Cropping now includes organic and conventional spring barley, as well as miscanthus (April harvest) and organic quinoa, linseed and millet as an alternative to maize for the cows. All are harvested in September.
Fairly early on Tim discovered the potential of working with business partners to make the enterprise stacking approach work and sustainable. As well as using a contract shepherd and an arable contractor, he sought further partners keen to develop their own livestock enterprises.
“I am trying to end up with more enterprises stacked together run by partners not by us. The idea is they come and have more skin in the game.”
After advertising for share farming partners, Olly Chedgey contacted him.
“We had a walk round the farm and agreed dairy cattle would suit the system and that it needed to be organic for the better prices,” Tim says.
Olly researched mobile parlours and Tim went ahead with organic conversion.
Heifers were purchased and were converted with the land. They chose the KiwiCross which was developed from the Jersey and Holstein Friesian.
By March 2017 the dairy unit, Roaming Dairy, was up and running and is up to 380 cows this year, with the aim of reaching about 525 in-milk. It milks once-a-day using the mobile Open Air Dairy system. Typical yields are 3,500 litres at 4.9 per cent butterfat and 3.78 per cent protein.
Tim says: “Olly owns the parlour and the cows and puts in the labour. We share all the inputs, feed and medication and I am growing the grass and winter forage. The model is working really well."
There is also a poultry enterprise in its early stages with another new entrant. Ben Reynaldo approached Tim as he was keen to start his own livestock business.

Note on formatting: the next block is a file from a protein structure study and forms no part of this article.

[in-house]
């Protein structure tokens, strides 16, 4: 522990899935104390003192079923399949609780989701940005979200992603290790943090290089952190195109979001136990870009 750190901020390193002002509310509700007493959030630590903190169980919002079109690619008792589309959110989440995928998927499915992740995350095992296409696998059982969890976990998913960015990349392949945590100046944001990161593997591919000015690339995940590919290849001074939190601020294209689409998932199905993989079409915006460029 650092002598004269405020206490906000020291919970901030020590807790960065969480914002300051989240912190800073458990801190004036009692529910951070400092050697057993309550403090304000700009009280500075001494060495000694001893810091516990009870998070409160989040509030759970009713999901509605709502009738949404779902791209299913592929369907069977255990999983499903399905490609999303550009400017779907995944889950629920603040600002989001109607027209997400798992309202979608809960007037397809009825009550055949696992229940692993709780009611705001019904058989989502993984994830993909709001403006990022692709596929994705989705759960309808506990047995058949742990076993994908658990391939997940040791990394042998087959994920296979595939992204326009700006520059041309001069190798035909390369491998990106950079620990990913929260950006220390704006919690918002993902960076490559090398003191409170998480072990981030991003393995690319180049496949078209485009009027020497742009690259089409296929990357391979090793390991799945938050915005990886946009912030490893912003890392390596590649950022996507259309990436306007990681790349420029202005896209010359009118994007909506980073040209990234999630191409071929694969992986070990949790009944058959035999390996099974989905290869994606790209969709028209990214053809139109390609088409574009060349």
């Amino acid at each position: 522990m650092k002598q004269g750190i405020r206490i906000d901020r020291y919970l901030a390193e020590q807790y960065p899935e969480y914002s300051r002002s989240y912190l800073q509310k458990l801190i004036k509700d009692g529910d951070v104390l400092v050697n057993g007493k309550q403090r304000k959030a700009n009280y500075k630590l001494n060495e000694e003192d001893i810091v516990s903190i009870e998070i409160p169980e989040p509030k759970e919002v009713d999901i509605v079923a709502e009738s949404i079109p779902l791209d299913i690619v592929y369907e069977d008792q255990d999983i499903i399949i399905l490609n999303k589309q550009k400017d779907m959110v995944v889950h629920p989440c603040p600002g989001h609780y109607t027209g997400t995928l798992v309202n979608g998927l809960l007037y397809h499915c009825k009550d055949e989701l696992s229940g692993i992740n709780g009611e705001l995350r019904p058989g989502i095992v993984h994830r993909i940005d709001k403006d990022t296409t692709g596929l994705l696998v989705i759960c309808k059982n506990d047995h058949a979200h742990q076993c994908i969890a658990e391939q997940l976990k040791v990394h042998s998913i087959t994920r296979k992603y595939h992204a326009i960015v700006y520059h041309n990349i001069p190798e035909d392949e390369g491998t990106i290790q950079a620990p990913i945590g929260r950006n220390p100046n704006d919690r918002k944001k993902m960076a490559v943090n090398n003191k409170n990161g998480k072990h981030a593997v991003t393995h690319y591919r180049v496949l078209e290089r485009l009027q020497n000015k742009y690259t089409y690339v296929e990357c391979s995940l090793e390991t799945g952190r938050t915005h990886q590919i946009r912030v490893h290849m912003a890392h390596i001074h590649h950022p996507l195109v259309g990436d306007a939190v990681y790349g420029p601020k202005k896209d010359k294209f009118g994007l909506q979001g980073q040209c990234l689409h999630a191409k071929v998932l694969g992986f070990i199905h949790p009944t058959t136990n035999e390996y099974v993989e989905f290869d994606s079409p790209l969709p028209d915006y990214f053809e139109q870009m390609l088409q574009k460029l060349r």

“I suggested he look at poultry or pigs because of how it would fit into the grass ley system, as well as the quick turnover and cashflow,” says Tim.
“He started with 25 hens and moved them around every day, then went up to 50 and then 300. This year he has 600. The chickens will start to follow the dairy cattle, moving four days behind the dairy. That way they go in and scratch away the muck to find bugs and beetles. It scatters the muck and gives better pasture hygiene and creates a good symbiosis.”
Eggs have been sold in the local area, but they hope to install a vending machine on-farm and Tim hopes other retail options may be possible too.
He also hopes selling milk from the farm may one day be possible, although at the moment it is collected by Arla.
“That may be something for another partner to bring in – the value-adding side of it,” says Tim. We could have an umbrella brand to add value. We have commercial units on the farm and would like to see how the land could produce the raw material to be processed in those units.
“I do not want to try and do it all myself. I do not have the time nor brain power to do it all. I want to put the message out and open it up for people to come with opportunities and business ideas and how they can integrate them here. They do have to get on board with the mobile enterprise idea though.”
Tim’s new way of farming has been positive financially and for overall well-being.
Financial measures of success need to include sustained business growth that beats true inflation, he says.
“Growing at 7 per cent means that every 10 years you have got to double your profit and that is quite a task.”
Tim hopes to nurture many more partnership businesses on the estate as helping others and his own well-being is also a key measure of success.
“I like to see the partners getting themselves established and their businesses growing. I really enjoy helping to grow their potential. If we are all smiling and if I get my four weeks off in August that will be a success. The estate will be a success when we are not selling commodities but products and when I can retire at 60 with dignity and pride – that is a really big thing for me.”